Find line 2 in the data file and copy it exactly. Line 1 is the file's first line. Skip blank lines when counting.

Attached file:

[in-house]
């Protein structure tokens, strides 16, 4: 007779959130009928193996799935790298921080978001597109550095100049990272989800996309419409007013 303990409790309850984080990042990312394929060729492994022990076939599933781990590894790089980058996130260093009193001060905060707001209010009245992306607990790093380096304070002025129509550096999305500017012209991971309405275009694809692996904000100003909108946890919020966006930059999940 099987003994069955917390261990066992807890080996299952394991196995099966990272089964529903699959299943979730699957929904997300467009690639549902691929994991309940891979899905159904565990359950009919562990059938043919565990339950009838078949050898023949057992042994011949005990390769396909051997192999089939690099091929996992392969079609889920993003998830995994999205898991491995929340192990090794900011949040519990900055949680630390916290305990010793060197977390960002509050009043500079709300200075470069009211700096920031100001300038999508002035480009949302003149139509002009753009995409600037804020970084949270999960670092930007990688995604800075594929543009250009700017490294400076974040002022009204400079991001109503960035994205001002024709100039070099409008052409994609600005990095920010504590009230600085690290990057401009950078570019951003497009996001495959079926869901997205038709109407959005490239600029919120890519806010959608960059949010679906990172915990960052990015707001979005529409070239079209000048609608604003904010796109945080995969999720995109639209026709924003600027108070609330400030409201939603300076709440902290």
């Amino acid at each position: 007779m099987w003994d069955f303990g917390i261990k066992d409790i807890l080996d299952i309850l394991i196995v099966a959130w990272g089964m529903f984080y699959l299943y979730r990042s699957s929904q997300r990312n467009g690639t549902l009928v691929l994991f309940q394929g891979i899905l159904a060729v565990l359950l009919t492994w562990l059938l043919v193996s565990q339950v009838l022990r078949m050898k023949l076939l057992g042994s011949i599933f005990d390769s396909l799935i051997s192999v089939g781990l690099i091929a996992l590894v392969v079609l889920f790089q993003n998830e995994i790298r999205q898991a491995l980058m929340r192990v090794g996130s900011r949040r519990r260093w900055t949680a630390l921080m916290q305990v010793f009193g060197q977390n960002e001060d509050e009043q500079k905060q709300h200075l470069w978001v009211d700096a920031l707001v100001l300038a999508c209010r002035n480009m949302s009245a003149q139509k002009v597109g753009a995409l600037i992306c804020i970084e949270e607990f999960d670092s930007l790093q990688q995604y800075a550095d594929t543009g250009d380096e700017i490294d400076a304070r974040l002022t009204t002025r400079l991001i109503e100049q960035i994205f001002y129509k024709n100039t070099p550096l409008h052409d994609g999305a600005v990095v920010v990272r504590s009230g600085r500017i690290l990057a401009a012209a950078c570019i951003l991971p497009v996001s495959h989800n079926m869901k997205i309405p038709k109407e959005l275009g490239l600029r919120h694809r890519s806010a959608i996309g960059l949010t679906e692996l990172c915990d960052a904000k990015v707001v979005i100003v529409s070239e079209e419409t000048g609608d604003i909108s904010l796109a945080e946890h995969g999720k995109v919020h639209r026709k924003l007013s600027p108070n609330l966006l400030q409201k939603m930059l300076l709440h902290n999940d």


């Protein structure tokens, strides 16, 4: 007779959130009928193996799935790298921080978001597109550095100049990272989800996309419409007013 303990409790309850984080990042990312394929060729492994022990076939599933781990590894790089980058996130260093009193001060905060707001209010009245992306607990790093380096304070002025129509550096999305500017012209991971309405275009694809692996904000100003909108946890919020966006930059999940 099987003994069955917390261990066992807890080996299952394991196995099966990272089964529903699959299943979730699957929904997300467009690639549902691929994991309940891979899905159904565990359950009919562990059938043919565990339950009838078949050898023949057992042994011949005990390769396909051997192999089939690099091929996992392969079609889920993003998830995994999205898991491995929340192990090794900011949040519990900055949680630390916290305990010793060197977390960002509050009043500079709300200075470069009211700096920031100001300038999508002035480009949302003149139509002009753009995409600037804020970084949270999960670092930007990688995604800075594929543009250009700017490294400076974040002022009204400079991001109503960035994205001002024709100039070099409008052409994609600005990095920010504590009230600085690290990057401009950078570019951003497009996001495959079926869901997205038709109407959005490239600029919120890519806010959608960059949010679906990172915990960052990015707001979005529409070239079209000048609608604003904010796109945080995969999720995109639209026709924003600027108070609330400030409201939603300076709440902290």